Treatise - Philip Hunton A Treatise of Monarchy, Containing...

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Philip Hunton A Treatise of Monarchy, Containing Two Parts: I. Concerning Monarchy in General. II. Concerning This Particular Monarchy. Wherein All the Maine Questions Occurrent in Both, are Stated, Disputed, and Determined. . . . Done by an Earnest Desirer of His Countries Peace (1643)
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2 Part I. Chapter I Of political government, and its distinction into several kinds Section I Authority, how far from God, how far from men? Government and subjection are relatives; so that what is said of the one, may in proportion be said of the other. Which being so, it will be needless to treat of both; because it will be easy to apply what is spoken of one to the other. Government is potestatis exercitium, the exercise of a moral power. One of these is the root and measure of the other; which, if it exceed, is exorbitant, is not government, but a transgression of it. This power and government is differenced with respect to the governed; to wit, a family, which is called economical; or a public society, which is called political, or magistracy. Concerning this magistracy we will treat: 1. In general. 2. Of the principal kind of it. In general concerning magistracy, there are two things about which I find difficulty and difference, viz. the original, and the end. First, for the original: there seem to be two extremes in opinion; while some amplify the divinity thereof, others speak so slightly of it, as if there were little else but human institution in it. I will briefly lay down my apprehensions of the evident truth in this point; and it may be, things being clearly and distinctly set down, there will be no real ground for contrariety in this matter. Three things herein must necessarily be distinguished, viz.: 1. The constitution or power of magistracy in general. 2. The limitation of it to this or that kind. 3. The determination of it to this or that individual person or line. For the first of these: 1. It is God's express ordinance that, in the societies of mankind, there should be a magistracy or government. At first, when there were but two, God ordained it (Genesis 3: 16). St Paul affirms as much of the powers that be, none excepted (Romans 13: I). 2. This power, wherever placed, ought to be respected as a participation of divine sovereignty (Psalm 82: I, 6); and every soul ought to be subject to it for the Lord's sake (I Peter 2: 13): that is, for conscience' sake of God's ordinance (Romans 13: 5), and under penalty of damnation (verse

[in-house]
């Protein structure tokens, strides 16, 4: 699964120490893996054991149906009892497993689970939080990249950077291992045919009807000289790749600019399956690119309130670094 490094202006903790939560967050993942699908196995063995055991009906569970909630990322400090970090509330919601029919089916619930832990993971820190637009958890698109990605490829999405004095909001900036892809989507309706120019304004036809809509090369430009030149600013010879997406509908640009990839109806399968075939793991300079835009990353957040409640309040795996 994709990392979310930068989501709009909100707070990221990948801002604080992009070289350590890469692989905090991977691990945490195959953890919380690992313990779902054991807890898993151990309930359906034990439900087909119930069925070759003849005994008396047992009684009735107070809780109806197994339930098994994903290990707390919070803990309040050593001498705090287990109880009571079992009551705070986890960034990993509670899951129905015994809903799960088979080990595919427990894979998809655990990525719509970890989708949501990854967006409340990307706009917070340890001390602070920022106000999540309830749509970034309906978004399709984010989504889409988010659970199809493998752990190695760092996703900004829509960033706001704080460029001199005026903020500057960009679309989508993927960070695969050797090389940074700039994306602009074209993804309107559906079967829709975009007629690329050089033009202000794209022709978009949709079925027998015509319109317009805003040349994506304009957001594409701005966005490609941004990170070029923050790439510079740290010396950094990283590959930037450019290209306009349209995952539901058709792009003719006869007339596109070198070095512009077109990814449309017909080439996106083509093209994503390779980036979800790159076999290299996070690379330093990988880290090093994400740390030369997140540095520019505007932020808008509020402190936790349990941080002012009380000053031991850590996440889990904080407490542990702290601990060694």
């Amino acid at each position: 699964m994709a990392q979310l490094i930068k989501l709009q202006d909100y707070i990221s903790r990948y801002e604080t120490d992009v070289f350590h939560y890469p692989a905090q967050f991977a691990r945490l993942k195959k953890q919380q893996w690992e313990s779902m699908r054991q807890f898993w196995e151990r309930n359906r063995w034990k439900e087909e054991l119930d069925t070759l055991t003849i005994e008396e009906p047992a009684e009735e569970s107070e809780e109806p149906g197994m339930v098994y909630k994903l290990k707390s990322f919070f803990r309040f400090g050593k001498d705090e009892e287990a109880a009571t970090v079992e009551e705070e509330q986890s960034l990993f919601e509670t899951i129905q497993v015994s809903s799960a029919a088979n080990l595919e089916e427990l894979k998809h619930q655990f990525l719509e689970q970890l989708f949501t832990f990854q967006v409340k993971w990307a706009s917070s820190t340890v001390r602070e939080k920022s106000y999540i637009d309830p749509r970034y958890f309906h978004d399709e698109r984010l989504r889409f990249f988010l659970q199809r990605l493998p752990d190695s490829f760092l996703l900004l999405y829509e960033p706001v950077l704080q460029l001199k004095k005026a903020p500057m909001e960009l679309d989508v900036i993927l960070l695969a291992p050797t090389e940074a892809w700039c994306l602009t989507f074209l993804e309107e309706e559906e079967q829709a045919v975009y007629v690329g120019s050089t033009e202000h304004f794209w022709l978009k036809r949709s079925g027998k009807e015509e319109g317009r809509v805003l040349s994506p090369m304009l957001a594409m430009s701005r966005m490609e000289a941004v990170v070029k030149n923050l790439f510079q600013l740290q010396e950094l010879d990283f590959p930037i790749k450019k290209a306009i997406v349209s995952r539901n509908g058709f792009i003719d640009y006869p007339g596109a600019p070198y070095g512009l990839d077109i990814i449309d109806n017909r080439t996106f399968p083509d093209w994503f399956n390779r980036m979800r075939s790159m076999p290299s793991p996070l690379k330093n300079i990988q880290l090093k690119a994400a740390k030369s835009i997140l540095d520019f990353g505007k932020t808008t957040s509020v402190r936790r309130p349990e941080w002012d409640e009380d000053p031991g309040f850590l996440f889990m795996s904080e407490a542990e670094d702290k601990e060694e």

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3 2). These are truths, against which there is no colour of opposition. Indeed, this power may be claimed by them who have it not; and, where there is a limitation of this power, subjection may be claimed in cases which are without those limits, but to this ordinance of power, where it is, and when it requires subjection, it must be given, as before. For the second: 1. In some particular communities the limitation of it to this or that kind is an
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Treatise - Philip Hunton A Treatise of Monarchy, Containing...

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